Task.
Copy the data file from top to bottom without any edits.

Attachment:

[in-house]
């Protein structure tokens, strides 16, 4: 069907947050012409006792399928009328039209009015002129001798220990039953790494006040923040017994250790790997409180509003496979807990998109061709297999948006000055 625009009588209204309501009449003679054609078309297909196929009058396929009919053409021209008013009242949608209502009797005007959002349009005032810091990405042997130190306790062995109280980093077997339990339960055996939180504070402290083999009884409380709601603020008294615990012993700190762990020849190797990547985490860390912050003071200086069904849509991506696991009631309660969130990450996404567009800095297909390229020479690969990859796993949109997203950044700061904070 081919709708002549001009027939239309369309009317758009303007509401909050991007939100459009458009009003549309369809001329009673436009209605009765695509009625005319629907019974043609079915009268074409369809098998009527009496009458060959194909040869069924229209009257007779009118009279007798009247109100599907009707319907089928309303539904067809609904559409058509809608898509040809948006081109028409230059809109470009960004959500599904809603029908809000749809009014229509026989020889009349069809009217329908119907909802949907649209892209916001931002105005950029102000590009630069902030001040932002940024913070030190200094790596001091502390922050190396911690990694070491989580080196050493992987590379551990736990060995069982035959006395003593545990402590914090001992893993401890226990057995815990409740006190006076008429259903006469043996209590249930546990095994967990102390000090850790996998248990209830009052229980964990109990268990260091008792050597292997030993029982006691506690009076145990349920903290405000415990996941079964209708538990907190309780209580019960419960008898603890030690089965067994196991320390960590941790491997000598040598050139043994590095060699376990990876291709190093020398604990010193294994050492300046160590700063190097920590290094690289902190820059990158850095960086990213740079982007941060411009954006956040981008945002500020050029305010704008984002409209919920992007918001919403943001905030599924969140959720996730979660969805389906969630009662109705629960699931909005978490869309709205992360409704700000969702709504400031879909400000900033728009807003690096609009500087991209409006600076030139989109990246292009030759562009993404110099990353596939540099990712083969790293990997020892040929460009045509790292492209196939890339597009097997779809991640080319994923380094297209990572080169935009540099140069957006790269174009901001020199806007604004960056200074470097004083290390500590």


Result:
[in-house]
């Protein structure tokens, strides 16, 4: 069907947050012409006792399928009328039209009015002129001798220990039953790494006040923040017994250790790997409180509003496979807990998109061709297999948006000055 625009009588209204309501009449003679054609078309297909196929009058396929009919053409021209008013009242949608209502009797005007959002349009005032810091990405042997130190306790062995109280980093077997339990339960055996939180504070402290083999009884409380709601603020008294615990012993700190762990020849190797990547985490860390912050003071200086069904849509991506696991009631309660969130990450996404567009800095297909390229020479690969990859796993949109997203950044700061904070 081919709708002549001009027939239309369309009317758009303007509401909050991007939100459009458009009003549309369809001329009673436009209605009765695509009625005319629907019974043609079915009268074409369809098998009527009496009458060959194909040869069924229209009257007779009118009279007798009247109100599907009707319907089928309303539904067809609904559409058509809608898509040809948006081109028409230059809109470009960004959500599904809603029908809000749809009014229509026989020889009349069809009217329908119907909802949907649209892209916001931002105005950029102000590009630069902030001040932002940024913070030190200094790596001091502390922050190396911690990694070491989580080196050493992987590379551990736990060995069982035959006395003593545990402590914090001992893993401890226990057995815990409740006190006076008429259903006469043996209590249930546990095994967990102390000090850790996998248990209830009052229980964990109990268990260091008792050597292997030993029982006691506690009076145990349920903290405000415990996941079964209708538990907190309780209580019960419960008898603890030690089965067994196991320390960590941790491997000598040598050139043994590095060699376990990876291709190093020398604990010193294994050492300046160590700063190097920590290094690289902190820059990158850095960086990213740079982007941060411009954006956040981008945002500020050029305010704008984002409209919920992007918001919403943001905030599924969140959720996730979660969805389906969630009662109705629960699931909005978490869309709205992360409704700000969702709504400031879909400000900033728009807003690096609009500087991209409006600076030139989109990246292009030759562009993404110099990353596939540099990712083969790293990997020892040929460009045509790292492209196939890339597009097997779809991640080319994923380094297209990572080169935009540099140069957006790269174009901001020199806007604004960056200074470097004083290390500590």